Abstract: As intimacy emerges as a key concept in podcast research, it becomes increasingly urgent to consider the multifaceted ways in which it interacts with the medium. This article advances research on podcasting intimacy by understanding intimacy as undergoing a continual process of culturally contingent negotiation and examining how podcasting participates in that negotiation. Instead of treating intimacy as an inherent part of podcasting, it demonstrates how podcasts can create intimacy and use it to form connections among members of a fan public. To do so, this article uses the first season of Within the Wires (2016) to show how narrative repetition constructs fan-based intimate publics. Within the Wires is an alternate reality fiction podcast whose first season takes the form of relaxation tapes. Throughout the podcast, the narrator repeats specific lines, phrases, and memories that the listener comes to recognize. By retooling Roland Barthes and Marianne Hirsch’s work on recognition and community building in photography for use in sound research, this article develops a theoretical framework for understanding the temporalities of recognition in podcasting. Using this framework, the article posits that Within the Wires uses non-narrative repetition alongside its aural aesthetics to create an intimate public through recognition. The podcast extends that recognition into its monetizing paratexts, making it possible for listeners to recognize themselves and others as fans. The first section of this paper defines recognition and its relationship to time, the second considers how recognition works within the show’s fandom, the third looks at recognition within Within the Wires’ monetizing paratexts, and the final tracks how the podcast finds horror in the breakdown of this system. The article argues that Within the Wires presents intimacy and creates fan-based intimate publics through the experience of recognition.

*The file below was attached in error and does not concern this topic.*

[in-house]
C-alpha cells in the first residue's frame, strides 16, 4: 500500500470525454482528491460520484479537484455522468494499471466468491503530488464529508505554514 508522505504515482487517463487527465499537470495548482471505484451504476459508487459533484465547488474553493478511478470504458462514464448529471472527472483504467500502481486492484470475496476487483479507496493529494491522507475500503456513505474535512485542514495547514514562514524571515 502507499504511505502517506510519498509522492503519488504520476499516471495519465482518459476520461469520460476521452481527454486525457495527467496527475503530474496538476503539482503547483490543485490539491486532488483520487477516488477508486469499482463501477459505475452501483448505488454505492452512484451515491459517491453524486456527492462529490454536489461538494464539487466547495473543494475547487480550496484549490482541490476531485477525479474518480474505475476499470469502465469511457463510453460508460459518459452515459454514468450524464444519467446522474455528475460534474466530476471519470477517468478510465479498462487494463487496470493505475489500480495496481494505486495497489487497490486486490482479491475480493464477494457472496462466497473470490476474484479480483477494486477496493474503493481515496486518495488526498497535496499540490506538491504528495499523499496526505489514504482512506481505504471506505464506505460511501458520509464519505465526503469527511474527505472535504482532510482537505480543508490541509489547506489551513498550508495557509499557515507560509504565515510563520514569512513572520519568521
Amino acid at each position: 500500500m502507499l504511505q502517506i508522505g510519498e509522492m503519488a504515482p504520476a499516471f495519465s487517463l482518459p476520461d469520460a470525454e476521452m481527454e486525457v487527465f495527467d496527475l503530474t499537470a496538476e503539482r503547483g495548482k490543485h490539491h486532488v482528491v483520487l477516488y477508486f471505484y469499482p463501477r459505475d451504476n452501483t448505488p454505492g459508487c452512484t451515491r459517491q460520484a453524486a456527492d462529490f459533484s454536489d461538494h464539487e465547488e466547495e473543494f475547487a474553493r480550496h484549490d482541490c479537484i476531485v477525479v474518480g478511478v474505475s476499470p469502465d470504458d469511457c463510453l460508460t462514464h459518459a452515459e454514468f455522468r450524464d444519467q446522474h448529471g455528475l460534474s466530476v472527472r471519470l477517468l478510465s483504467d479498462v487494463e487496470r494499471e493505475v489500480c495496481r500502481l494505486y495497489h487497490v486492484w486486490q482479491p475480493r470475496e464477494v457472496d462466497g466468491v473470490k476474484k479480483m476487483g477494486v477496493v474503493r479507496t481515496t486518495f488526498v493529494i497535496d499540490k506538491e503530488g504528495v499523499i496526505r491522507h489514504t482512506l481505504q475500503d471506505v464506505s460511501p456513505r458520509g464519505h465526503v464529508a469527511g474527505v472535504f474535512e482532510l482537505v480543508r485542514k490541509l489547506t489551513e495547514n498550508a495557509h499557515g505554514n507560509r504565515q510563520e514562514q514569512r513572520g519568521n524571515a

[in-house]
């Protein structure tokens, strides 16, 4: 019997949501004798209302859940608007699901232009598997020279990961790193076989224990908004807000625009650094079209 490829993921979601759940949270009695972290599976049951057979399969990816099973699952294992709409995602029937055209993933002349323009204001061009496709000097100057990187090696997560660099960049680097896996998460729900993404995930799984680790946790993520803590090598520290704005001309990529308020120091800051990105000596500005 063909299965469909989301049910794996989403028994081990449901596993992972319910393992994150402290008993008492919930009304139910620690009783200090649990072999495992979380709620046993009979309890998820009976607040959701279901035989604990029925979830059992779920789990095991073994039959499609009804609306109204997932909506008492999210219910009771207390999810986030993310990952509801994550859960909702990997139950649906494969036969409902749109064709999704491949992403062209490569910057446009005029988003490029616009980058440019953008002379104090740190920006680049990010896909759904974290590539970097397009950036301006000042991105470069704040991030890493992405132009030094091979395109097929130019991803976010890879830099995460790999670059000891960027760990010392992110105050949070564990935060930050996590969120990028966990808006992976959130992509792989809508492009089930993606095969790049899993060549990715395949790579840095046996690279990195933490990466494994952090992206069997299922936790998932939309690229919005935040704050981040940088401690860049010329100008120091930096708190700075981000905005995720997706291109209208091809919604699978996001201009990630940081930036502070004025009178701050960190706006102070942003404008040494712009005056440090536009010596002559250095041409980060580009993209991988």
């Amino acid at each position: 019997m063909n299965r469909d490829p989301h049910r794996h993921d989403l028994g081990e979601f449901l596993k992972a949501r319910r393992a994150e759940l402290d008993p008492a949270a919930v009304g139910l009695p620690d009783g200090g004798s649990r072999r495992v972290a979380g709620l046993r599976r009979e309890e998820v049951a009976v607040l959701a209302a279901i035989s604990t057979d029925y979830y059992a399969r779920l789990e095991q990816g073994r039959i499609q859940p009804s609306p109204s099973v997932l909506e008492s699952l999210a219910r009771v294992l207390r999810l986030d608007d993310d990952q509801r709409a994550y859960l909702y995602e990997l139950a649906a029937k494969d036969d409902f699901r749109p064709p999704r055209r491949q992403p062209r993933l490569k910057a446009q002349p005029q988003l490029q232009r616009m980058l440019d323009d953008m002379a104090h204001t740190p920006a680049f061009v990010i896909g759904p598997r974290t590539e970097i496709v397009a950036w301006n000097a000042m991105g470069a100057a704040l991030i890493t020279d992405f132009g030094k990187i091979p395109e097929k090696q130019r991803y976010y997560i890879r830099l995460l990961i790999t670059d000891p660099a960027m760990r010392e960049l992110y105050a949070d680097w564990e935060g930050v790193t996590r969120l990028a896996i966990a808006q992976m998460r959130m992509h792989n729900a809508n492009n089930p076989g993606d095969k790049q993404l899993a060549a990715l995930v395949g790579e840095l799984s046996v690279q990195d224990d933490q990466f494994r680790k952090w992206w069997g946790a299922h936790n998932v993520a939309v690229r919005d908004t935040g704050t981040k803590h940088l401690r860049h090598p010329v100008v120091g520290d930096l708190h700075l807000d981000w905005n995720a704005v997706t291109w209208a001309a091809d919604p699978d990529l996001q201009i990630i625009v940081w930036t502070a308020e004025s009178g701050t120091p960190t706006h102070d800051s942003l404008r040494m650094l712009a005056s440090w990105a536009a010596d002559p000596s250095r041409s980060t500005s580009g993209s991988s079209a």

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Author’s Bio: Alyn Euritt is a late stage PhD candidate whose dissertation project at the Universität Leipzig, Podcasting Intimacy, outlines a medially distinct framework for studying intimacy in podcasting. After finishing her MA at the John F. Kennedy Institute for North American Studies, her work as an English teacher and Director of Studies for German Language for Refugees in Dresden sparked her current interest in the role of listening in public discourse. Alyn has also worked in a variety of academic contexts, including as guest researcher and Fulbright English Teaching Assistant at the Université libre de Bruxelles. She co-organized the conference ‘Podcasting Poetics’ at the Johannes Gutenberg-Universität Mainz in 2019 and is currently co-editing a themed section of Participations entitled Podcasting’s Listening Publics with Dario Llinares and Anne Korfmacher.